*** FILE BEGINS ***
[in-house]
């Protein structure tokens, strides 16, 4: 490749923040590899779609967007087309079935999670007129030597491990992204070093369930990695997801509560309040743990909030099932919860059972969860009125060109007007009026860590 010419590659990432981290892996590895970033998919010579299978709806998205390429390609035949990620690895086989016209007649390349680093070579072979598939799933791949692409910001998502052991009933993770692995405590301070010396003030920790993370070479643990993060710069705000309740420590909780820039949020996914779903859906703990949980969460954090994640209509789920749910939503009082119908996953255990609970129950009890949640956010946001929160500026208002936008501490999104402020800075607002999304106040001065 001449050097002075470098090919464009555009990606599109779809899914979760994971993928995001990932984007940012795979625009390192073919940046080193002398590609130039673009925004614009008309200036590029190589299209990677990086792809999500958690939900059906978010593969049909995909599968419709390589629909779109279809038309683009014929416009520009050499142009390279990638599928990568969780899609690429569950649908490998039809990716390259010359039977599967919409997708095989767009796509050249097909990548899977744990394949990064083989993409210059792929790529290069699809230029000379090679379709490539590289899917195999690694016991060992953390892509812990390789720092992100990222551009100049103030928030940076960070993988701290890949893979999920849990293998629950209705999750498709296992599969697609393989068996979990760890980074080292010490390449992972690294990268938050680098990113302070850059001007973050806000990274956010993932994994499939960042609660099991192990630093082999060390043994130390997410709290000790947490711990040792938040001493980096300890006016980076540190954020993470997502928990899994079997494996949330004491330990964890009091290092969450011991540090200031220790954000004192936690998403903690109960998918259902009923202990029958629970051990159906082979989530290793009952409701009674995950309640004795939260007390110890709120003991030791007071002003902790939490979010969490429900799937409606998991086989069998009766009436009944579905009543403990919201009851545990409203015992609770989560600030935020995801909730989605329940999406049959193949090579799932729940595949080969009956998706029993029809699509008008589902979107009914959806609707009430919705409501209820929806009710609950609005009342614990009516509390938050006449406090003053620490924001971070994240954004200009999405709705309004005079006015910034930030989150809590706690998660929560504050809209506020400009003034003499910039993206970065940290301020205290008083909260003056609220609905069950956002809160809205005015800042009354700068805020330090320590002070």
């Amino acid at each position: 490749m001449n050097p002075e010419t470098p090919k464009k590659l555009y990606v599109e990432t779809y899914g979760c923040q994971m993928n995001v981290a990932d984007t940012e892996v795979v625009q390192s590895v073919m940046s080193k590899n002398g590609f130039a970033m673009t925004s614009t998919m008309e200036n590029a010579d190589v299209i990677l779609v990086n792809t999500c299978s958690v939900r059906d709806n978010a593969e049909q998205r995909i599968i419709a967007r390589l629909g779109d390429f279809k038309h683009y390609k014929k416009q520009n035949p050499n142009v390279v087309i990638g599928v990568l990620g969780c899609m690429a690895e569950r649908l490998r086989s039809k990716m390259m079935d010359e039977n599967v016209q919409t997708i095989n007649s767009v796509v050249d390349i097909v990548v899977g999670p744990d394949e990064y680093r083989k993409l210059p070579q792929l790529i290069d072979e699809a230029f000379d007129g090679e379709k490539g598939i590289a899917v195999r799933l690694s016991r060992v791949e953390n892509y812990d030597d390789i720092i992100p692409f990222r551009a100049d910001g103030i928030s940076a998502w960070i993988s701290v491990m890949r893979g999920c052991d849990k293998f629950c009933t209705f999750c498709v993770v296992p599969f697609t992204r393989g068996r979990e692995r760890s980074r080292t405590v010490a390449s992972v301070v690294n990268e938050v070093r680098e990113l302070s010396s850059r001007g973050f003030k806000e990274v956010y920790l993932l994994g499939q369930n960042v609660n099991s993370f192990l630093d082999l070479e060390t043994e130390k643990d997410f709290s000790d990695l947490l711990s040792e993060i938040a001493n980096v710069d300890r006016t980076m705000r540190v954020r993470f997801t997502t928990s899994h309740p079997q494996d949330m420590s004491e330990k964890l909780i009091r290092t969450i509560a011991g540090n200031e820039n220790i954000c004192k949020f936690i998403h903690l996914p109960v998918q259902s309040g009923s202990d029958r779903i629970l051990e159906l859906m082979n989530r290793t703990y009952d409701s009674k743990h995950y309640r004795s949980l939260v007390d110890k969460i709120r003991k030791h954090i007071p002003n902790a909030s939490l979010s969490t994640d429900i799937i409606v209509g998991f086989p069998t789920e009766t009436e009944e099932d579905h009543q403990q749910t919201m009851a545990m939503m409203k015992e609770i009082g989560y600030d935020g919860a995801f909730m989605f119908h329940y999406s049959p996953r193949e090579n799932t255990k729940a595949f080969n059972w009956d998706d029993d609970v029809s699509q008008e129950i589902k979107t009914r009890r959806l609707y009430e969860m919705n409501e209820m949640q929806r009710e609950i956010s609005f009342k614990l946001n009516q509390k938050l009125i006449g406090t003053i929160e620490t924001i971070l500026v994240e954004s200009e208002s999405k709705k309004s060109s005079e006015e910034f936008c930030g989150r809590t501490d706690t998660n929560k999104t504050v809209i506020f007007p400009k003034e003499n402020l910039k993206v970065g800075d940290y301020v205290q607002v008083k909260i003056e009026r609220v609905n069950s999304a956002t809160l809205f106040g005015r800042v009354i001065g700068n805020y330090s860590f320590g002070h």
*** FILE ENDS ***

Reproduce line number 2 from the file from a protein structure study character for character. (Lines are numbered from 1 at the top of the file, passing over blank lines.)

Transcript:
């Protein structure tokens, strides 16, 4: 490749923040590899779609967007087309079935999670007129030597491990992204070093369930990695997801509560309040743990909030099932919860059972969860009125060109007007009026860590 010419590659990432981290892996590895970033998919010579299978709806998205390429390609035949990620690895086989016209007649390349680093070579072979598939799933791949692409910001998502052991009933993770692995405590301070010396003030920790993370070479643990993060710069705000309740420590909780820039949020996914779903859906703990949980969460954090994640209509789920749910939503009082119908996953255990609970129950009890949640956010946001929160500026208002936008501490999104402020800075607002999304106040001065 001449050097002075470098090919464009555009990606599109779809899914979760994971993928995001990932984007940012795979625009390192073919940046080193002398590609130039673009925004614009008309200036590029190589299209990677990086792809999500958690939900059906978010593969049909995909599968419709390589629909779109279809038309683009014929416009520009050499142009390279990638599928990568969780899609690429569950649908490998039809990716390259010359039977599967919409997708095989767009796509050249097909990548899977744990394949990064083989993409210059792929790529290069699809230029000379090679379709490539590289899917195999690694016991060992953390892509812990390789720092992100990222551009100049103030928030940076960070993988701290890949893979999920849990293998629950209705999750498709296992599969697609393989068996979990760890980074080292010490390449992972690294990268938050680098990113302070850059001007973050806000990274956010993932994994499939960042609660099991192990630093082999060390043994130390997410709290000790947490711990040792938040001493980096300890006016980076540190954020993470997502928990899994079997494996949330004491330990964890009091290092969450011991540090200031220790954000004192936690998403903690109960998918259902009923202990029958629970051990159906082979989530290793009952409701009674995950309640004795939260007390110890709120003991030791007071002003902790939490979010969490429900799937409606998991086989069998009766009436009944579905009543403990919201009851545990409203015992609770989560600030935020995801909730989605329940999406049959193949090579799932729940595949080969009956998706029993029809699509008008589902979107009914959806609707009430919705409501209820929806009710609950609005009342614990009516509390938050006449406090003053620490924001971070994240954004200009999405709705309004005079006015910034930030989150809590706690998660929560504050809209506020400009003034003499910039993206970065940290301020205290008083909260003056609220609905069950956002809160809205005015800042009354700068805020330090320590002070």